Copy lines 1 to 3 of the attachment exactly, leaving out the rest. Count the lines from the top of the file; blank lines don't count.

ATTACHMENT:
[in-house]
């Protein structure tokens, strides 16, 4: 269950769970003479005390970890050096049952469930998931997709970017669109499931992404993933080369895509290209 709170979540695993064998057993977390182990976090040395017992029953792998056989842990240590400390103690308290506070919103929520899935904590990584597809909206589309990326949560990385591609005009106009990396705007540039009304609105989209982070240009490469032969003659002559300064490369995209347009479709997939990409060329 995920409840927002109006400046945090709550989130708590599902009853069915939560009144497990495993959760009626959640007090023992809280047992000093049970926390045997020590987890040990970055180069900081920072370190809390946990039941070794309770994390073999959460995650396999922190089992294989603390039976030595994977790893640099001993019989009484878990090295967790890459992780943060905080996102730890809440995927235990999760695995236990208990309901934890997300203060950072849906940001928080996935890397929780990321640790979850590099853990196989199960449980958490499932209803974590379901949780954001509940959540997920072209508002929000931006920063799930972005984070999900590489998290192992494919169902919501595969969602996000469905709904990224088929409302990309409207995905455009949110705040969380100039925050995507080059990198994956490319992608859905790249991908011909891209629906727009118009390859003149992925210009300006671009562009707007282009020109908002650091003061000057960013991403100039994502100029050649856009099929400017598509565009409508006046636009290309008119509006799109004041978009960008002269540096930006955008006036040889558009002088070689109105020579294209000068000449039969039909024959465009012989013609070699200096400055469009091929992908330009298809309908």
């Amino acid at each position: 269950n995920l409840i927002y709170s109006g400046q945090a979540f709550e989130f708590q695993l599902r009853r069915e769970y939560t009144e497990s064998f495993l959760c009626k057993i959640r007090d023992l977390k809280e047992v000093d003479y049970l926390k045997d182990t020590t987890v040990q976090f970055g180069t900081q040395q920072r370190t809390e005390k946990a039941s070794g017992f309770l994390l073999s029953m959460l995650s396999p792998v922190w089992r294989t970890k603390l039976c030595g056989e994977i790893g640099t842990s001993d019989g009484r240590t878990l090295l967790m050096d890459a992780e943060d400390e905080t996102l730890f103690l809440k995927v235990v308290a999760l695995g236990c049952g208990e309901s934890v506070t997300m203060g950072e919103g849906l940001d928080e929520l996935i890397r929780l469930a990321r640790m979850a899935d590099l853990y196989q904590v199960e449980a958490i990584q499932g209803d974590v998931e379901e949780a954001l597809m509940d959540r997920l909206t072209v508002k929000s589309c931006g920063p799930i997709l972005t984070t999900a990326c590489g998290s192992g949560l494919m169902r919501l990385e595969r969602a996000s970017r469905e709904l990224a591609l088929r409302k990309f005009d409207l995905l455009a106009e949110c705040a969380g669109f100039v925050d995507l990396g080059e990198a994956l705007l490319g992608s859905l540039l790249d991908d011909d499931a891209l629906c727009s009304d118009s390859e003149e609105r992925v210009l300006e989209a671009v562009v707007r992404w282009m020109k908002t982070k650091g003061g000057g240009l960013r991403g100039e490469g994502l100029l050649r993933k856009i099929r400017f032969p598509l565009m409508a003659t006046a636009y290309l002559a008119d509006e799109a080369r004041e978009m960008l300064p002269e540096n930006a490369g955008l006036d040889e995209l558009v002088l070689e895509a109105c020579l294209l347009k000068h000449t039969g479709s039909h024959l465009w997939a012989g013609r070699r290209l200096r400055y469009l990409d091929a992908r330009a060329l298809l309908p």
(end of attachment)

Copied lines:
[in-house]
């Protein structure tokens, strides 16, 4: 269950769970003479005390970890050096049952469930998931997709970017669109499931992404993933080369895509290209 709170979540695993064998057993977390182990976090040395017992029953792998056989842990240590400390103690308290506070919103929520899935904590990584597809909206589309990326949560990385591609005009106009990396705007540039009304609105989209982070240009490469032969003659002559300064490369995209347009479709997939990409060329 995920409840927002109006400046945090709550989130708590599902009853069915939560009144497990495993959760009626959640007090023992809280047992000093049970926390045997020590987890040990970055180069900081920072370190809390946990039941070794309770994390073999959460995650396999922190089992294989603390039976030595994977790893640099001993019989009484878990090295967790890459992780943060905080996102730890809440995927235990999760695995236990208990309901934890997300203060950072849906940001928080996935890397929780990321640790979850590099853990196989199960449980958490499932209803974590379901949780954001509940959540997920072209508002929000931006920063799930972005984070999900590489998290192992494919169902919501595969969602996000469905709904990224088929409302990309409207995905455009949110705040969380100039925050995507080059990198994956490319992608859905790249991908011909891209629906727009118009390859003149992925210009300006671009562009707007282009020109908002650091003061000057960013991403100039994502100029050649856009099929400017598509565009409508006046636009290309008119509006799109004041978009960008002269540096930006955008006036040889558009002088070689109105020579294209000068000449039969039909024959465009012989013609070699200096400055469009091929992908330009298809309908």
């Amino acid at each position: 269950n995920l409840i927002y709170s109006g400046q945090a979540f709550e989130f708590q695993l599902r009853r069915e769970y939560t009144e497990s064998f495993l959760c009626k057993i959640r007090d023992l977390k809280e047992v000093d003479y049970l926390k045997d182990t020590t987890v040990q976090f970055g180069t900081q040395q920072r370190t809390e005390k946990a039941s070794g017992f309770l994390l073999s029953m959460l995650s396999p792998v922190w089992r294989t970890k603390l039976c030595g056989e994977i790893g640099t842990s001993d019989g009484r240590t878990l090295l967790m050096d890459a992780e943060d400390e905080t996102l730890f103690l809440k995927v235990v308290a999760l695995g236990c049952g208990e309901s934890v506070t997300m203060g950072e919103g849906l940001d928080e929520l996935i890397r929780l469930a990321r640790m979850a899935d590099l853990y196989q904590v199960e449980a958490i990584q499932g209803d974590v998931e379901e949780a954001l597809m509940d959540r997920l909206t072209v508002k929000s589309c931006g920063p799930i997709l972005t984070t999900a990326c590489g998290s192992g949560l494919m169902r919501l990385e595969r969602a996000s970017r469905e709904l990224a591609l088929r409302k990309f005009d409207l995905l455009a106009e949110c705040a969380g669109f100039v925050d995507l990396g080059e990198a994956l705007l490319g992608s859905l540039l790249d991908d011909d499931a891209l629906c727009s009304d118009s390859e003149e609105r992925v210009l300006e989209a671009v562009v707007r992404w282009m020109k908002t982070k650091g003061g000057g240009l960013r991403g100039e490469g994502l100029l050649r993933k856009i099929r400017f032969p598509l565009m409508a003659t006046a636009y290309l002559a008119d509006e799109a080369r004041e978009m960008l300064p002269e540096n930006a490369g955008l006036d040889e995209l558009v002088l070689e895509a109105c020579l294209l347009k000068h000449t039969g479709s039909h024959l465009w997939a012989g013609r070699r290209l200096r400055y469009l990409d091929a992908r330009a060329l298809l309908p």